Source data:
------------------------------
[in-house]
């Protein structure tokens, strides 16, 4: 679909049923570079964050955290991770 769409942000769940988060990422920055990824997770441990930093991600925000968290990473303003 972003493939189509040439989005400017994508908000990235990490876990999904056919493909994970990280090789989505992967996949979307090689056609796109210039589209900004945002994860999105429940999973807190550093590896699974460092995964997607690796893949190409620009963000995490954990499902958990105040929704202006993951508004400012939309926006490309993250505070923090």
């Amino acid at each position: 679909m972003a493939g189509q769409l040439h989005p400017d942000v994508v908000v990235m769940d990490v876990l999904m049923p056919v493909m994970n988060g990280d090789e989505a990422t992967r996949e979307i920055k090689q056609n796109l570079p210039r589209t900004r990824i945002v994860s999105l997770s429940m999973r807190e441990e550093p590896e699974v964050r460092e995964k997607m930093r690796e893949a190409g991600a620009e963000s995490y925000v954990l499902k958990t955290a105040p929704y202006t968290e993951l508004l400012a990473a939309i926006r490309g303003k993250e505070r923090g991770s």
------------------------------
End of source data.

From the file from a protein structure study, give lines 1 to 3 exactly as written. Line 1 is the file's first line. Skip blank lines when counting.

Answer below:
[in-house]
């Protein structure tokens, strides 16, 4: 679909049923570079964050955290991770 769409942000769940988060990422920055990824997770441990930093991600925000968290990473303003 972003493939189509040439989005400017994508908000990235990490876990999904056919493909994970990280090789989505992967996949979307090689056609796109210039589209900004945002994860999105429940999973807190550093590896699974460092995964997607690796893949190409620009963000995490954990499902958990105040929704202006993951508004400012939309926006490309993250505070923090």
């Amino acid at each position: 679909m972003a493939g189509q769409l040439h989005p400017d942000v994508v908000v990235m769940d990490v876990l999904m049923p056919v493909m994970n988060g990280d090789e989505a990422t992967r996949e979307i920055k090689q056609n796109l570079p210039r589209t900004r990824i945002v994860s999105l997770s429940m999973r807190e441990e550093p590896e699974v964050r460092e995964k997607m930093r690796e893949a190409g991600a620009e963000s995490y925000v954990l499902k958990t955290a105040p929704y202006t968290e993951l508004l400012a990473a939309i926006r490309g303003k993250e505070r923090g991770s």